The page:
LEADING DURING A PANDEMIC: THE NEED FOR STEADY GOVERNANCE

BY MARK ATHITAKIS / JUNE 2020

There’s no way to make an association crisis-proof, but good governance is key to resilience. One expert shares how to help boards maintain their focus.

Successful boards look for alignments with the needs of members and customers. But what are those needs during a time when economies and social norms have transformed? Successful boards consider environmental scans to establish broad strategic goals. But what if the environmental scan you conducted before your most recent five-year strategic plan no longer resembles the world you’re in?

In short, is it time to give your strategic plan another look?

The answer may be yes, but it’s important to tread carefully when it comes to such conversations, says governance consultant and former association CEO Robert Nelson, CAE. The urge to respond to a crisis can be so strong that many might overstep their boundaries—and forget that the strategic plan is designed to provide stability in moments like these.

“During a crisis there can be a tendency for boards or individual board members to want to jump in and fix things or make decisions that are in management’s realm,” Nelson wrote recently. And such leaps can make an association’s work needlessly complex.

In an interview last week, Nelson shared a few thoughts to consider before convening your board for an emergency strategy session.

A lot of people say, what does my board have to do differently? I think your board just needs to govern well.

Are you really talking about strategy, or panicking over tactics? A strategic plan that enumerates specific efforts for things like meeting formats and membership growth wasn’t truly a strategic plan to start with. “I believe we’ll find that there are organizations that really didn’t have strategies, they actually had tactical plans, and I think they will find that their quote-unquote plan will need to change significantly,” Nelson says. “That’s why it’s so important to have a strategy truly be a strategy, because then you can change the tactics from a staff level. You’ll see two sets of associations, those that had bad strategic plans having to make significant alterations, and those that have great strategies, and maybe having to tweak one out of four initiatives.”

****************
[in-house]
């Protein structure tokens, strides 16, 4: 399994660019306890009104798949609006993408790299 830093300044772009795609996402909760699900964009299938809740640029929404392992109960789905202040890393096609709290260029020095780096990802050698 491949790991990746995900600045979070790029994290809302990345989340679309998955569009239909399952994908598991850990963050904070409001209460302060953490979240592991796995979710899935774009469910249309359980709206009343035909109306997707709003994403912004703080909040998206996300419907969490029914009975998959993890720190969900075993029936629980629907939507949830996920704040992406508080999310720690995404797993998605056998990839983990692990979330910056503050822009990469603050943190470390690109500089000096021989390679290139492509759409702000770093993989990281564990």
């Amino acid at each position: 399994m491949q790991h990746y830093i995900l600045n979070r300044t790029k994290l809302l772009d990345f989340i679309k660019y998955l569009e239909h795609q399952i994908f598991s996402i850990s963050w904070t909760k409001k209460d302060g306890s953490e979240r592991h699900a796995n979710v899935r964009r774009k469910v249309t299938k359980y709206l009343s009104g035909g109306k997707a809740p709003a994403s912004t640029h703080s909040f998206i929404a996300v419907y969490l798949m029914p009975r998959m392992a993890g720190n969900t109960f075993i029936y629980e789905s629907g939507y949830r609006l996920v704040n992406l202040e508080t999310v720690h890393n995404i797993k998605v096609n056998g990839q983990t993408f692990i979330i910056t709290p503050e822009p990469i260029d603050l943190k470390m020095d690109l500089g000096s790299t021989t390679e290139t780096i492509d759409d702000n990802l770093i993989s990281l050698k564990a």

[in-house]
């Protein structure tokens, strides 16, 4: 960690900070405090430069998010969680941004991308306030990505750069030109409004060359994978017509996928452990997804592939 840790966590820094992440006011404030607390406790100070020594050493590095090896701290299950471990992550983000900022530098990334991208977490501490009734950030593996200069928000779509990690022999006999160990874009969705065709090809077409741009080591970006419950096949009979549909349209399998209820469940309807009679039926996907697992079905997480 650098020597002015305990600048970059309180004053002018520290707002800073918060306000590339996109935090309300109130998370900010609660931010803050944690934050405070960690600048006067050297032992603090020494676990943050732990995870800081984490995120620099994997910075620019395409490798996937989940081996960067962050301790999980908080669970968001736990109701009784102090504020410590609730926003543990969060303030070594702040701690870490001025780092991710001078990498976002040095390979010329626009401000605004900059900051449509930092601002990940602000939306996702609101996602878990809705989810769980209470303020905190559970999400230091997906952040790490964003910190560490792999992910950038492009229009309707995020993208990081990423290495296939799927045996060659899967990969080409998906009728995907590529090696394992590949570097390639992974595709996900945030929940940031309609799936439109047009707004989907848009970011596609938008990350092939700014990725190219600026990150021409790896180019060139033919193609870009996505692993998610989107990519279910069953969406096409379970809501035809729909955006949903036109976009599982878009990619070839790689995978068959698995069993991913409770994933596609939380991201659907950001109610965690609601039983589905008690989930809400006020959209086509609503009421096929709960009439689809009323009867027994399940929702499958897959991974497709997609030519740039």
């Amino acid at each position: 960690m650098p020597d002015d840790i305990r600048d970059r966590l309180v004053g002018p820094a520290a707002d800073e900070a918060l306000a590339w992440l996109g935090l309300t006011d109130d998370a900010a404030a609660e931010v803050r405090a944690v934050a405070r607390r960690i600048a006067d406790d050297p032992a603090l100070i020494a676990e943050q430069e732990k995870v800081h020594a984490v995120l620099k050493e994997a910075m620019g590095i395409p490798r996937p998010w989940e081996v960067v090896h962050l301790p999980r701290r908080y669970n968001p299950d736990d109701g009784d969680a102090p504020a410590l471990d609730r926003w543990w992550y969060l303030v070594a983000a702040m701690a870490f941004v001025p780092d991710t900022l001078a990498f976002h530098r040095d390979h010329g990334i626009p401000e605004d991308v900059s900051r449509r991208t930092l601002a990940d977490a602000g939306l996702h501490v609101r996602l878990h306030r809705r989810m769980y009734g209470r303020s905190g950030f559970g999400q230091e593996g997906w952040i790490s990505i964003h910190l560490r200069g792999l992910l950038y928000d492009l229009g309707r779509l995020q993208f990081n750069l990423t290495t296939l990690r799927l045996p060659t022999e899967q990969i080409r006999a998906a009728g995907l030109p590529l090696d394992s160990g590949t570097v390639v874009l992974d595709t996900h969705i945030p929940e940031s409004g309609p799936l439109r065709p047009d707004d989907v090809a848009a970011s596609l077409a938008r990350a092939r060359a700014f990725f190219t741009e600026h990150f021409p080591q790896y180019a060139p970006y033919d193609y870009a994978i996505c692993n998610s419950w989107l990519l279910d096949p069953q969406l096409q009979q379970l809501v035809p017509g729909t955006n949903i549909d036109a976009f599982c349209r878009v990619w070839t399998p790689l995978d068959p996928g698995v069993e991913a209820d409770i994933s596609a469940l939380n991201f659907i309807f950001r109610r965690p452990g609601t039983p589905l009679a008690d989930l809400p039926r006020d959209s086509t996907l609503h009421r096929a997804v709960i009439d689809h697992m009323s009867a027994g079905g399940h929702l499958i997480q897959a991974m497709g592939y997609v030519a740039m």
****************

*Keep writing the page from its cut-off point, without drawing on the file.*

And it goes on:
Use the moment to reestablish your governance processes. Rogue board members making pronouncements about the one thing the association needs to do right now may be a sign that the board and CEO roles are not in alignment. A crisis is no excuse to disrupt proper relationships. “When we ask, ‘Do we really have a system that can withstand a crisis?’ That just means we’ve got a sound strategy,” he says. “But more than that, it means that we have a board that understands this is the board’s role, and this is the CEO’s role, and we have a board that’s constantly looking forward. A lot of people say, what does my board have to do differently? I think your board just needs to govern well.”

Cultivate one-on-one communication ahead of any big group meeting. The most successful associations, Nelson says, establish close conversations between the CEO and board that are casual but effective. “The CEO should be able to easily call up board members and say, ‘Look, I recognize that it’s my responsibility to make this decision on Topic A, and I’m not shirking my responsibility, but I’d love to get your insight to see what you think,’ and the board member will really give that,” he says. “But the board member realizes that in the end the CEO is going to make the decision on Topic A, B or C, because it’s their job. That’s the kind of communication we need and want.”

Don’t get waylaid by term-length conversations. Nelson says this can be a good time for association boards to take a look at their bylaws to make sure that they’re not outdated or overly restrictive. But if you’re going to make tweaks to term lengths for board members, make sure you’re doing it for the sake of what’s best for an association—not for the interests of a board chair who might be disappointed because COVID-19 means they can’t take the stage at an in-person meeting this year. “Being a chair is supposed to be about what’s best for the organization, not what’s best for Mike or Joe,” Nelson says. “I’ve heard conversations about these shifts, and most of the time it’s because the chair won’t be able to do the fun things they’d normally do because they’re tied to this crisis. But is that really sticking with your organization’s values?”